With some help from an unexpected ally and his neighborhood crew, will Simon gain the confidence to rap his way to an A and prove that one kid can make a difference in his ‘hood?
A Place to Hang the Moon
Published: February 2, 2021
It is 1940 and William, 12, Edmund, 11, and Anna, 9, aren’t terribly upset by the death of the not-so-grandmotherly grandmother who has taken care of them since their parents died.
But the children do need a guardian, and in the dark days of World War II London, those are in short supply, especially if they hope to stay together. Could the mass wartime evacuation of children from London to the countryside be the answer?
It’s a preposterous plan, but off they go– keeping their predicament a secret, and hoping to be placed in a temporary home that ends up lasting forever. Moving from one billet to another, the children suffer the cruel trickery of foster brothers, the cold realities of outdoor toilets and the hollowness of empty stomachs.
They find comfort in the village lending library, whose kind librarian, Nora Müller, seems an excellent choice of billet, except that her German husband’s whereabouts are currently unknown, and some of the villagers consider her unsuitable.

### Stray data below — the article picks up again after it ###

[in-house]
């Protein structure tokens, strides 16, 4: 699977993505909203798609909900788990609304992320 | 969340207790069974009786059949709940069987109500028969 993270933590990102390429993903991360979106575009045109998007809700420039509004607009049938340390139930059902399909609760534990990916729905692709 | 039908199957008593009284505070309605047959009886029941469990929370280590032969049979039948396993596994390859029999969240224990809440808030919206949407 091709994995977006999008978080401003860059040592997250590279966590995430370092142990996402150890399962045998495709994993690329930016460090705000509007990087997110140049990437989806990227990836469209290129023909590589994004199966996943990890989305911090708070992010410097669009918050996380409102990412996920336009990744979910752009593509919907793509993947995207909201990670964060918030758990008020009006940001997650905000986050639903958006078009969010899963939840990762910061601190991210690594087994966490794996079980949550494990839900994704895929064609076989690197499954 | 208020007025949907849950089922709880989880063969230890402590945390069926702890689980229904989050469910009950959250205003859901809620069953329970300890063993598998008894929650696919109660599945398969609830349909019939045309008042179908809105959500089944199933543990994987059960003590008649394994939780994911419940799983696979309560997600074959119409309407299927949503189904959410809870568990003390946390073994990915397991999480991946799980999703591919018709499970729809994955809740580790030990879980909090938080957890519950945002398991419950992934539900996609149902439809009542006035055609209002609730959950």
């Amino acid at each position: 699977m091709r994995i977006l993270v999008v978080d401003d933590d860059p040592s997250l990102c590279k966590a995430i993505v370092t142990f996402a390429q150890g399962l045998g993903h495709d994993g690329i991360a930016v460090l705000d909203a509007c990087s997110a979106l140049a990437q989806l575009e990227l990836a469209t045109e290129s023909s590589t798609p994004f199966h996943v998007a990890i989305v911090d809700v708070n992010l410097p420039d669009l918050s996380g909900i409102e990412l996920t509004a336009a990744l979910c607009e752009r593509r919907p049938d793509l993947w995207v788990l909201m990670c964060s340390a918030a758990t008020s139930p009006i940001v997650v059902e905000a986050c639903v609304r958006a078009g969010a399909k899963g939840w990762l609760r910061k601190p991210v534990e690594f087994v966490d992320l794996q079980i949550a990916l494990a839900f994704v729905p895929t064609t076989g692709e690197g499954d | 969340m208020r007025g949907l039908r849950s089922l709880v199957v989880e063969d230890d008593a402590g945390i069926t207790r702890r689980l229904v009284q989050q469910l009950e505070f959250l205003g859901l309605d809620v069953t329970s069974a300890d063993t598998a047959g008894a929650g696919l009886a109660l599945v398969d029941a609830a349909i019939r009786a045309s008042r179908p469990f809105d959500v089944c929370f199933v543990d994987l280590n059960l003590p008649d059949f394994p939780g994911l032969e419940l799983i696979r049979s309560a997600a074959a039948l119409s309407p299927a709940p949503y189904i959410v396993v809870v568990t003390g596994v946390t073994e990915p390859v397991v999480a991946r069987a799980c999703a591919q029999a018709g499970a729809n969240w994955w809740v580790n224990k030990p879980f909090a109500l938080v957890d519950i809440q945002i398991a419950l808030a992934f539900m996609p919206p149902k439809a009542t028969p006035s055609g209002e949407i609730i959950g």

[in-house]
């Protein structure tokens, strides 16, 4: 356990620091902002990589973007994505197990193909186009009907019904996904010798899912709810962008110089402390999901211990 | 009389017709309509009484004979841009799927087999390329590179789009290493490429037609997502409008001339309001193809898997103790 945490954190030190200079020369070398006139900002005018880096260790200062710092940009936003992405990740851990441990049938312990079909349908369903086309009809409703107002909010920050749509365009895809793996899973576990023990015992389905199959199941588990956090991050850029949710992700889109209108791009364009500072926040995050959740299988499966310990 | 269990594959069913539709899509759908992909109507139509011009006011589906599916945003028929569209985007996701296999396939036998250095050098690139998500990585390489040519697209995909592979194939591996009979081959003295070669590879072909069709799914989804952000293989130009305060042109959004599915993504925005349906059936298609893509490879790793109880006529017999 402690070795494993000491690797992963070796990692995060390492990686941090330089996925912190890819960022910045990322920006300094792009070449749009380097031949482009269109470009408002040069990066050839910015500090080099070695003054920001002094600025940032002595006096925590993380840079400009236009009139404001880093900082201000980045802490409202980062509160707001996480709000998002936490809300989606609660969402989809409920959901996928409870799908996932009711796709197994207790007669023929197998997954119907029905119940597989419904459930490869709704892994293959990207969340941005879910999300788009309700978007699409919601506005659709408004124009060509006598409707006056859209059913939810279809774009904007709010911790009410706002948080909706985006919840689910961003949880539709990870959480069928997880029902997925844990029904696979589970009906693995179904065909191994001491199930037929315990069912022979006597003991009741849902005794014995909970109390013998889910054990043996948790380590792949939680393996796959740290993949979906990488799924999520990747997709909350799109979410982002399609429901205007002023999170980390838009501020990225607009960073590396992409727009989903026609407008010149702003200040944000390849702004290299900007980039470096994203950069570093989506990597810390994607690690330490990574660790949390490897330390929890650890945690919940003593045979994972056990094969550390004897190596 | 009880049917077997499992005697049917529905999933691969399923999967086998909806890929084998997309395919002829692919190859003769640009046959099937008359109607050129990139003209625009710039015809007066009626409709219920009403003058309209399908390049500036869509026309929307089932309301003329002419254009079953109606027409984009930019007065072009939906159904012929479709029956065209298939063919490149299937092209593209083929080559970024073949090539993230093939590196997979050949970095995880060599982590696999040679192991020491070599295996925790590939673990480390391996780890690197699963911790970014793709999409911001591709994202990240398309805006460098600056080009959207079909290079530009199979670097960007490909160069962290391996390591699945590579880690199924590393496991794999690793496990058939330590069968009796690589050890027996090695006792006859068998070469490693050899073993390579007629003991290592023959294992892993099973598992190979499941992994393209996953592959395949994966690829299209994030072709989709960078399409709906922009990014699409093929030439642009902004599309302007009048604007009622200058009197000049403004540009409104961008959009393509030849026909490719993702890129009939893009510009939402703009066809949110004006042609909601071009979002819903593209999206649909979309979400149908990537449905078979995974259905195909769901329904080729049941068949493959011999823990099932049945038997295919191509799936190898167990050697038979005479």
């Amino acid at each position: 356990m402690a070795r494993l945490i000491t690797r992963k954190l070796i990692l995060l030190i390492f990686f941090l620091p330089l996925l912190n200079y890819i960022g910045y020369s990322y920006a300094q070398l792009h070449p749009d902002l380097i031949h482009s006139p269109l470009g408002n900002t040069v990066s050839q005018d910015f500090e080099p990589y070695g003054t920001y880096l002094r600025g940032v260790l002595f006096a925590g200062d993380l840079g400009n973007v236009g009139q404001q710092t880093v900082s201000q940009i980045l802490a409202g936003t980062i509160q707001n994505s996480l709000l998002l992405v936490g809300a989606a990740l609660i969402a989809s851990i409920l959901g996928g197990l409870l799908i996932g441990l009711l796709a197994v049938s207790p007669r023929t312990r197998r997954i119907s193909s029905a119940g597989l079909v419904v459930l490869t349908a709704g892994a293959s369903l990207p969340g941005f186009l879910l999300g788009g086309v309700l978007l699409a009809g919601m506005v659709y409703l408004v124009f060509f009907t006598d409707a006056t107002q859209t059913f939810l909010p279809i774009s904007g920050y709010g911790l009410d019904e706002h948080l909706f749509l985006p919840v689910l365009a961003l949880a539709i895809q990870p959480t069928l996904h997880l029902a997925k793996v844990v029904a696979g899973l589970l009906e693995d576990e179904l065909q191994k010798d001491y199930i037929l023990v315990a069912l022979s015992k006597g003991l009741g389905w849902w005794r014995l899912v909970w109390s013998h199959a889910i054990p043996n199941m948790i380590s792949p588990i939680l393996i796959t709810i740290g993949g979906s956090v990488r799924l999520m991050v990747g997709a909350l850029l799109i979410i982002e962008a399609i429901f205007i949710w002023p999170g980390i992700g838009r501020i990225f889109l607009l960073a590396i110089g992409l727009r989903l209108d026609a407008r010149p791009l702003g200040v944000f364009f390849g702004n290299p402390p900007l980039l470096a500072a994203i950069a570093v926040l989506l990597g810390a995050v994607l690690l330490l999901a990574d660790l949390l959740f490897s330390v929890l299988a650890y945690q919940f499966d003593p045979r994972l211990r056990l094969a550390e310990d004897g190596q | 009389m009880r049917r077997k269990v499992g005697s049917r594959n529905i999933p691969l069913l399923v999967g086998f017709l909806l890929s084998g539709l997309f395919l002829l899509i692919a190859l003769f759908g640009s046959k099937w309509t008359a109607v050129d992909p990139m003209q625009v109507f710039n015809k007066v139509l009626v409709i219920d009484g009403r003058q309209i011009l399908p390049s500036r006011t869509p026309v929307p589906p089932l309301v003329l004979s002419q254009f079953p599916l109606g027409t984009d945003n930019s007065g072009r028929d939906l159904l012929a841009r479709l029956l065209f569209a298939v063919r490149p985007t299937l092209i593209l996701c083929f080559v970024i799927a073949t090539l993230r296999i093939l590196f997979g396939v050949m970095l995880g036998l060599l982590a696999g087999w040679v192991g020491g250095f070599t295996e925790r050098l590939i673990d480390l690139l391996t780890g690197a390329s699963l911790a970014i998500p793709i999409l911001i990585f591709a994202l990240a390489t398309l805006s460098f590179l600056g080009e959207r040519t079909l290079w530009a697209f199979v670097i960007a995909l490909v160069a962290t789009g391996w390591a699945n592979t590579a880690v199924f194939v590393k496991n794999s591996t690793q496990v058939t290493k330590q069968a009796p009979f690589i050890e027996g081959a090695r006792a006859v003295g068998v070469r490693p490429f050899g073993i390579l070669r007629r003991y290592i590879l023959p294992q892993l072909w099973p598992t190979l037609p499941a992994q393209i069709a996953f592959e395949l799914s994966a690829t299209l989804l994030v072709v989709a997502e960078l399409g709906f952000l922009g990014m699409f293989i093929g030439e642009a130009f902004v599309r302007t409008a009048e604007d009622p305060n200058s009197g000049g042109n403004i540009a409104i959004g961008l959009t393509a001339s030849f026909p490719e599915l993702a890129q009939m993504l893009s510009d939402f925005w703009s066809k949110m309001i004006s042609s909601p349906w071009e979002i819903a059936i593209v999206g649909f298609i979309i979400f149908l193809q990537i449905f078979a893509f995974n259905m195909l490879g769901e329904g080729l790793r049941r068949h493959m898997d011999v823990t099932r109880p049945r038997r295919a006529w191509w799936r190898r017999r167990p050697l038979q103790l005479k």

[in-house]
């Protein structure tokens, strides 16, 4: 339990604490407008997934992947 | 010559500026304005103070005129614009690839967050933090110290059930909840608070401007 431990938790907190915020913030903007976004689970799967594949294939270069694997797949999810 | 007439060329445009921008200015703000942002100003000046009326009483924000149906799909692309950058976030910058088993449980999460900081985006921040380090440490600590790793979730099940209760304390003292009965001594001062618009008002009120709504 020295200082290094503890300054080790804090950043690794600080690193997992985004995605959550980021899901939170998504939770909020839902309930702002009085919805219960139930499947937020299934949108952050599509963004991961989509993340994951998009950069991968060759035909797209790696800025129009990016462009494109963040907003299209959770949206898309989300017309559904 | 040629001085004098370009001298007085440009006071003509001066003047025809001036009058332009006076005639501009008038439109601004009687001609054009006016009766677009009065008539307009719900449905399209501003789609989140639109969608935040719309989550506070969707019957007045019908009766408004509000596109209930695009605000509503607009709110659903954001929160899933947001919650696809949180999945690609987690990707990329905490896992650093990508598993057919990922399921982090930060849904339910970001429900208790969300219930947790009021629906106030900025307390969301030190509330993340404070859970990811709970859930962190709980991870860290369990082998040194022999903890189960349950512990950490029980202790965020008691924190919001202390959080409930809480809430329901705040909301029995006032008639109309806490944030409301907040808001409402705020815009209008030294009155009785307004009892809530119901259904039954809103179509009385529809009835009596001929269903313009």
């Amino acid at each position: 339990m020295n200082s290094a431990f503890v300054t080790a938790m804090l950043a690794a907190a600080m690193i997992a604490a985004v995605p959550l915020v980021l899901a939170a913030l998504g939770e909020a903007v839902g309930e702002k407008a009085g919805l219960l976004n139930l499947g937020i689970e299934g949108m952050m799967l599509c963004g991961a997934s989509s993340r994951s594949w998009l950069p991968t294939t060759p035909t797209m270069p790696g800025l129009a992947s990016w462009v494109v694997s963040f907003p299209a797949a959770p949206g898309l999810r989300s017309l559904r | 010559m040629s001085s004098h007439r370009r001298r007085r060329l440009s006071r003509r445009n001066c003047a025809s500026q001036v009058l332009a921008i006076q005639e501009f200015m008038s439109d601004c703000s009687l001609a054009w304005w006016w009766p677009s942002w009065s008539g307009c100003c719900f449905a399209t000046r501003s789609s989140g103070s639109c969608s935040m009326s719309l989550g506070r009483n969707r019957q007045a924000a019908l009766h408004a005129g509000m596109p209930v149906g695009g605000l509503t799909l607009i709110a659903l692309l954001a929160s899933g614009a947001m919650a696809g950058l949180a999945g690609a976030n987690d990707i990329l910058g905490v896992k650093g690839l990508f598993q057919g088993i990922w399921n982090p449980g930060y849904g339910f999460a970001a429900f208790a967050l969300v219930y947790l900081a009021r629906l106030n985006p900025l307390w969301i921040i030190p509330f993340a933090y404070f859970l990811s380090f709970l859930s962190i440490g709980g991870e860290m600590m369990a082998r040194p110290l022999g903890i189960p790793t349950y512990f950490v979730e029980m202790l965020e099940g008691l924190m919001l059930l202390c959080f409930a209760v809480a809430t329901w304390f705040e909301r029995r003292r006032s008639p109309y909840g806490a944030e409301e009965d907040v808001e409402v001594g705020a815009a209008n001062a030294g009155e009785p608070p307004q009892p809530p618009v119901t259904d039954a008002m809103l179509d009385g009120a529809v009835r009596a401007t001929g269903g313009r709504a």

Best Funny Middle-Grade Book for Boys
Published: October 1, 1996
Is Nick Allen a troublemaker? He really just likes to liven things up at school — and he’s always had plenty of great ideas. When Nick learns some interesting information about how words are created, suddenly he’s got the inspiration for his best plan ever…the frindle. Who says a pen has to be called a pen? Why not call it a frindle? Things begin innocently enough as Nick gets his friends to use the new word. Then other people in town start saying frindle. Soon the school is in an uproar, and Nick has become a local hero. His teacher wants Nick to put an end to all this nonsense, but the funny thing is frindle doesn’t belong to Nick anymore. The new word is spreading across the country, and there’s nothing Nick can do to stop it.
Published: July 3, 2018
When Stuart Cornelius Truly first sets eyes on the new girl, Becca, he staples his finger to his seventh-grade history assignment. The second time he sees her, he coughs up a bite of her lunch—a vegetarian roasted pepper sandwich—all over her sweater, and promptly lies, claiming that he, too, is a vegetarian. Their third encounter goes more smoothly, but Stu’s lie turns out to be harder to keep than he expected, especially since his family owns a butcher shop.